Skip to content
Link copied to clipboard

In testimony, former confidant links Fattah to crimes

A former staffer and longtime confidant told a federal jury Wednesday that he helped to falsify U.S. Rep. Chaka Fattah's campaign finance reports and steal thousands of dollars of political donations for just one reason:

U.S. Rep. Chaka Fattah was unaware of his aides’ scheme, his lawyers contend. A witness Wednesday testified he acted at the congressman’s behest.
U.S. Rep. Chaka Fattah was unaware of his aides’ scheme, his lawyers contend. A witness Wednesday testified he acted at the congressman’s behest.Read moreSTEVEN M. FALK / Staff Photographer

A former staffer and longtime confidant told a federal jury Wednesday that he helped to falsify U.S. Rep. Chaka Fattah's campaign finance reports and steal thousands of dollars of political donations for just one reason:

"The congressman asked me," Gregory Naylor said as he testified on the eighth day of Fattah's federal corruption trial.

During three hours on the stand, Naylor - a political strategist whose friendship with Fattah dated back decades - delivered the most damaging testimony so far in the government's case, directly linking Fattah to schemes to cover up and pay back an illegal $1 million campaign loan, and to use cash from the congressman's campaign coffers to repay his son's college debts.

And although Fattah's defense sought to trip him up by questioning discrepancies in statements he gave to the FBI, Naylor remained resolute.

"At the end of the day, the answer to the question remains the same," he said when asked about the illegal loan scheme. "My testimony is that I first learned of it through the congressman."

Naylor's testimony came as part of a plea agreement with prosecutors, nearly two years after he admitted his own role in the crimes of which Fattah now stands accused. Naylor's cooperation in 2014 with the long-running federal investigation marked authorities' first significant breach of the congressman's intensely loyal inner circle.

In his time on the stand Wednesday, the 68-year-old campaign veteran with a hangdog look came across as a loyal soldier, willing to do whatever was asked of him without too many questions.

"I operate on a need-to-know basis," he said at one point. "What I don't need to know, I don't need to know."

During three decades in Philadelphia Democratic politics, Naylor developed a reputation as a wizard with Election Day field operations for mayoral, gubernatorial, and presidential candidates.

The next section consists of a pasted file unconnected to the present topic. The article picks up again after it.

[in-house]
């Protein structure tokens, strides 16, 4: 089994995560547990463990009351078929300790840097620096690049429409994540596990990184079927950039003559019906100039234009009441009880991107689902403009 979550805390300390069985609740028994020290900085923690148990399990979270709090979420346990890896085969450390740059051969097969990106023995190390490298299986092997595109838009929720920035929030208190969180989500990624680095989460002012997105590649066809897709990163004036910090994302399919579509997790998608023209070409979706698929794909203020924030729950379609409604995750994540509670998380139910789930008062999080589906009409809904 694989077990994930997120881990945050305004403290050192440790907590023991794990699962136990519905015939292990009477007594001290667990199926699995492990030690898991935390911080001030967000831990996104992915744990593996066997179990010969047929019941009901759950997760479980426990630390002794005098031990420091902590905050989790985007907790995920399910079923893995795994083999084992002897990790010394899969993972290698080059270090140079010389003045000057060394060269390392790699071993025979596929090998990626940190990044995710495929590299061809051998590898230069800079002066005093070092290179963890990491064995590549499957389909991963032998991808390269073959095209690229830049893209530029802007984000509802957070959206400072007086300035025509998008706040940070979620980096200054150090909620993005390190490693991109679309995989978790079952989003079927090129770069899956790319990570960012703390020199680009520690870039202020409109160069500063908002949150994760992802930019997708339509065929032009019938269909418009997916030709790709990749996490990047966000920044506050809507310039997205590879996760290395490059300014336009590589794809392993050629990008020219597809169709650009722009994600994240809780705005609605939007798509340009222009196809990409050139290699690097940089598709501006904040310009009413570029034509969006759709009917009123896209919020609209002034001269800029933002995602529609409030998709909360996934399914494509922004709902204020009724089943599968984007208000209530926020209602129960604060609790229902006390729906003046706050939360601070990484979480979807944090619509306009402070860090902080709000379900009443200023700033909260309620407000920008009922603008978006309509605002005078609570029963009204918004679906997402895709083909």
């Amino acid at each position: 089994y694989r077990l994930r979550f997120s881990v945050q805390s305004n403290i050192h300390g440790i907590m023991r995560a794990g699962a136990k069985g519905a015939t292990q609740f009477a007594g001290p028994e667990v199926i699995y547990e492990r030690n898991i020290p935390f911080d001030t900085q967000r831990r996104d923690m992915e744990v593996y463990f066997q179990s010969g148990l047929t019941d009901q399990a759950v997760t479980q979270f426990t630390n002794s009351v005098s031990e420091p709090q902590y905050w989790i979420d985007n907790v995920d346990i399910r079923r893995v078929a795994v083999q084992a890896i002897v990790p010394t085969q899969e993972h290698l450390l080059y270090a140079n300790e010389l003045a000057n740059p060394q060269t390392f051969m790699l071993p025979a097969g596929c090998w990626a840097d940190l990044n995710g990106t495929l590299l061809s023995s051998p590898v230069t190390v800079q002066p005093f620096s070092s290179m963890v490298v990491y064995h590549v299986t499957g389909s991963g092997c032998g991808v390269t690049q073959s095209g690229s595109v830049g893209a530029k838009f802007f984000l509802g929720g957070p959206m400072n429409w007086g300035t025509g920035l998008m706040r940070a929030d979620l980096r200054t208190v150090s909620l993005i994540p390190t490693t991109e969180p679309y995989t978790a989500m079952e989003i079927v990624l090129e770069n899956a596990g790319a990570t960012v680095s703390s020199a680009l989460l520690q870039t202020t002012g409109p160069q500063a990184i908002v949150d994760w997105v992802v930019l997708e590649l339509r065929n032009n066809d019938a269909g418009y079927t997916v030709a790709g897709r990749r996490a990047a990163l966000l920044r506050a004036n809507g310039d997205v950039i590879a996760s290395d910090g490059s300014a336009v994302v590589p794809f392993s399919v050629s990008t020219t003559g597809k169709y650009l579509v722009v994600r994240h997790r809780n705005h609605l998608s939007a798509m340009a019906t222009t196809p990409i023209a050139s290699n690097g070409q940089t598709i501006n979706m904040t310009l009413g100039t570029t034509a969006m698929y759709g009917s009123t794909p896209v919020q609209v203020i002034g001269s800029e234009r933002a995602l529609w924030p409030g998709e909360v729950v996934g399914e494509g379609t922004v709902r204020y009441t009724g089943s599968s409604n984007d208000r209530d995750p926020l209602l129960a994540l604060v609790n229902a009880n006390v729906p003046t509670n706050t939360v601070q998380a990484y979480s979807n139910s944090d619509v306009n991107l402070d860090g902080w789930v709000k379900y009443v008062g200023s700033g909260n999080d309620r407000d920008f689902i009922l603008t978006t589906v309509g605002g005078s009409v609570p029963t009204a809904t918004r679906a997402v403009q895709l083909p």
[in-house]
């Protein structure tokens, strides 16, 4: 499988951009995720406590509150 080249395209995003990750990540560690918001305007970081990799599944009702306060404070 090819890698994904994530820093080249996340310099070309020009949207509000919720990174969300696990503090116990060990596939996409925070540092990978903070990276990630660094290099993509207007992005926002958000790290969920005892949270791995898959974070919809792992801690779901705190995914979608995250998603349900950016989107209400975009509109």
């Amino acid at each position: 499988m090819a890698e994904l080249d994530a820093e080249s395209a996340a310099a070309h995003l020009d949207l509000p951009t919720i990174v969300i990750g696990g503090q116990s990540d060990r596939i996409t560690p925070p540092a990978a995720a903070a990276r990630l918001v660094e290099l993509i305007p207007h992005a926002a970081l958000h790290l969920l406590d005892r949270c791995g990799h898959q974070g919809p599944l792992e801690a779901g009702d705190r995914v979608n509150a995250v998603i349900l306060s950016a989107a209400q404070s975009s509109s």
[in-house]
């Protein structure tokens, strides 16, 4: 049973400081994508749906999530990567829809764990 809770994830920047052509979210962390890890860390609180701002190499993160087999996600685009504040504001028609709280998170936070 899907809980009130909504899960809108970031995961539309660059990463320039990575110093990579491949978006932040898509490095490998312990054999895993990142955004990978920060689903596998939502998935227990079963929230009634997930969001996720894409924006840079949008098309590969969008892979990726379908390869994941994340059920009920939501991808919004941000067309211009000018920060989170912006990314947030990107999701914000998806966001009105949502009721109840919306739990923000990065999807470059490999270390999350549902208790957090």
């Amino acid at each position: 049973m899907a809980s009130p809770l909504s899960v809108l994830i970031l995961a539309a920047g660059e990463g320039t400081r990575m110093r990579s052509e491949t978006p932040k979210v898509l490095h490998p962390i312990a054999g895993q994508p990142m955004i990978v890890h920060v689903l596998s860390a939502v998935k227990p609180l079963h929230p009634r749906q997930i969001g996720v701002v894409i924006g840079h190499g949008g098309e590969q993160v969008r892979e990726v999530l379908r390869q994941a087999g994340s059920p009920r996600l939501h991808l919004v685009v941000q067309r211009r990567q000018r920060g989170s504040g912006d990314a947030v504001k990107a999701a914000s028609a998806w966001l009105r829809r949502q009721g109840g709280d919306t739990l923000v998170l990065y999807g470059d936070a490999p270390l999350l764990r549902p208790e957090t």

He offered jurors a glimpse of that work Wednesday, describing the cash-stuffed envelopes he routinely distributed to campaign workers, who delivered supportive voters to the polls. In one race, he recalled, workers "rioted," blocking trolleys and traffic near 68th Street and Woodland Avenue in Southwest Philadelphia, when their money wasn't forthcoming soon after the polls closed.

"It's impossible to write checks," Naylor said. "You have to give money to people, most of whom don't have bank accounts. So it's a lot easier just to give people cash."

For Fattah's failed bid in 2007 to become mayor of Philadelphia, Naylor said, he distributed $200,000 in cash on Election Day from a fund that now lies at the heart of the Justice Department's racketeering conspiracy case.

Another top strategist on the campaign, Thomas Lindenfeld, already has testified that he took out a $1 million loan from then-Sallie Mae CEO Al Lord at Fattah's encouragement. Because the donation exceeded city campaign-contribution limits, the loan was made to Lindenfeld's Washington political consulting firm and did not appear on the congressman's campaign filings.

Yet, Naylor said Wednesday, all the money he spent on Election Day went to support Fattah's cash-strapped mayoral bid. To cover up the source of the funds, he testified, Fattah had him submit invoices for the $200,000 as if Naylor had fronted it to the campaign.